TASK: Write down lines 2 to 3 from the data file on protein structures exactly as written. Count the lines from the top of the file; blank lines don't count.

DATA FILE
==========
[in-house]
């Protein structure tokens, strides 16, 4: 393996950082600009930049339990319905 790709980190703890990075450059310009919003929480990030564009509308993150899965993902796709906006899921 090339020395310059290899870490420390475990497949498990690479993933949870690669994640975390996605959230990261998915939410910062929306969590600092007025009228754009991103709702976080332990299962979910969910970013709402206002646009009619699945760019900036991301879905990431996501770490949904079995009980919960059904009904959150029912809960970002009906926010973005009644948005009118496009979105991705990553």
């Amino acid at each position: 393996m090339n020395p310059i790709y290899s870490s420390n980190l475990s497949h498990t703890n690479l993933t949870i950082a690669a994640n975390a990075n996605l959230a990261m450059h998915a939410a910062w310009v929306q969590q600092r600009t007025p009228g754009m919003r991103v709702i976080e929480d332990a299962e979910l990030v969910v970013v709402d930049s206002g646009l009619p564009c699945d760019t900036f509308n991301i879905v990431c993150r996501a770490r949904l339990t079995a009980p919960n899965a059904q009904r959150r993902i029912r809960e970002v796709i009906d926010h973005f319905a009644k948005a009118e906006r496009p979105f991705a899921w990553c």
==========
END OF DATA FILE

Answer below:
């Protein structure tokens, strides 16, 4: 393996950082600009930049339990319905 790709980190703890990075450059310009919003929480990030564009509308993150899965993902796709906006899921 090339020395310059290899870490420390475990497949498990690479993933949870690669994640975390996605959230990261998915939410910062929306969590600092007025009228754009991103709702976080332990299962979910969910970013709402206002646009009619699945760019900036991301879905990431996501770490949904079995009980919960059904009904959150029912809960970002009906926010973005009644948005009118496009979105991705990553």
């Amino acid at each position: 393996m090339n020395p310059i790709y290899s870490s420390n980190l475990s497949h498990t703890n690479l993933t949870i950082a690669a994640n975390a990075n996605l959230a990261m450059h998915a939410a910062w310009v929306q969590q600092r600009t007025p009228g754009m919003r991103v709702i976080e929480d332990a299962e979910l990030v969910v970013v709402d930049s206002g646009l009619p564009c699945d760019t900036f509308n991301i879905v990431c993150r996501a770490r949904l339990t079995a009980p919960n899965a059904q009904r959150r993902i029912r809960e970002v796709i009906d926010h973005f319905a009644k948005a009118e906006r496009p979105f991705a899921w990553c």